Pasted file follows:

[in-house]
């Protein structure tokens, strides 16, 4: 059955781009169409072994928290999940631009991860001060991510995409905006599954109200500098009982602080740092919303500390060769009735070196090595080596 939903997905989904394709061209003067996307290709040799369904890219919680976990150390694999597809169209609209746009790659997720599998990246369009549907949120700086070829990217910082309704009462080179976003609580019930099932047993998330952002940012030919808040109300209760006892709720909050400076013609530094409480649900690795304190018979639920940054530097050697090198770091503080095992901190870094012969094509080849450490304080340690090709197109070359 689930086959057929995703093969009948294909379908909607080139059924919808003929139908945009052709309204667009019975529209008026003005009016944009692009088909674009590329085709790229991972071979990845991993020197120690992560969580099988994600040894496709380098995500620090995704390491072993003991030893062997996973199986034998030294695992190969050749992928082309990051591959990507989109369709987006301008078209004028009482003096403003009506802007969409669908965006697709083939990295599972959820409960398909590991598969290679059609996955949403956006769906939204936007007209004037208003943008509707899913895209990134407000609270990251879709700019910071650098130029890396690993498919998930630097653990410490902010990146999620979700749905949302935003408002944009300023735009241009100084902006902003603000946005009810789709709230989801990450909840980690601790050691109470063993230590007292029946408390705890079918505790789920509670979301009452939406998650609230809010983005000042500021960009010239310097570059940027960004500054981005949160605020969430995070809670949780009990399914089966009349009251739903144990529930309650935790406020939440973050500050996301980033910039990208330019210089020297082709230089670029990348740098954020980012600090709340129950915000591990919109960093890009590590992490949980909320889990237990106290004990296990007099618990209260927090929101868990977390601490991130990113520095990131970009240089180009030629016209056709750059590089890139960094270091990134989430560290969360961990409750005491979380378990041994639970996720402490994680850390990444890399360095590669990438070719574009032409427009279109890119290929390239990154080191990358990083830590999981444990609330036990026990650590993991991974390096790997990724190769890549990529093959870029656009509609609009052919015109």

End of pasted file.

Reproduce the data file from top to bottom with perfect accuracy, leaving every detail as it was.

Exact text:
[in-house]
């Protein structure tokens, strides 16, 4: 059955781009169409072994928290999940631009991860001060991510995409905006599954109200500098009982602080740092919303500390060769009735070196090595080596 939903997905989904394709061209003067996307290709040799369904890219919680976990150390694999597809169209609209746009790659997720599998990246369009549907949120700086070829990217910082309704009462080179976003609580019930099932047993998330952002940012030919808040109300209760006892709720909050400076013609530094409480649900690795304190018979639920940054530097050697090198770091503080095992901190870094012969094509080849450490304080340690090709197109070359 689930086959057929995703093969009948294909379908909607080139059924919808003929139908945009052709309204667009019975529209008026003005009016944009692009088909674009590329085709790229991972071979990845991993020197120690992560969580099988994600040894496709380098995500620090995704390491072993003991030893062997996973199986034998030294695992190969050749992928082309990051591959990507989109369709987006301008078209004028009482003096403003009506802007969409669908965006697709083939990295599972959820409960398909590991598969290679059609996955949403956006769906939204936007007209004037208003943008509707899913895209990134407000609270990251879709700019910071650098130029890396690993498919998930630097653990410490902010990146999620979700749905949302935003408002944009300023735009241009100084902006902003603000946005009810789709709230989801990450909840980690601790050691109470063993230590007292029946408390705890079918505790789920509670979301009452939406998650609230809010983005000042500021960009010239310097570059940027960004500054981005949160605020969430995070809670949780009990399914089966009349009251739903144990529930309650935790406020939440973050500050996301980033910039990208330019210089020297082709230089670029990348740098954020980012600090709340129950915000591990919109960093890009590590992490949980909320889990237990106290004990296990007099618990209260927090929101868990977390601490991130990113520095990131970009240089180009030629016209056709750059590089890139960094270091990134989430560290969360961990409750005491979380378990041994639970996720402490994680850390990444890399360095590669990438070719574009032409427009279109890119290929390239990154080191990358990083830590999981444990609330036990026990650590993991991974390096790997990724190769890549990529093959870029656009509609609009052919015109």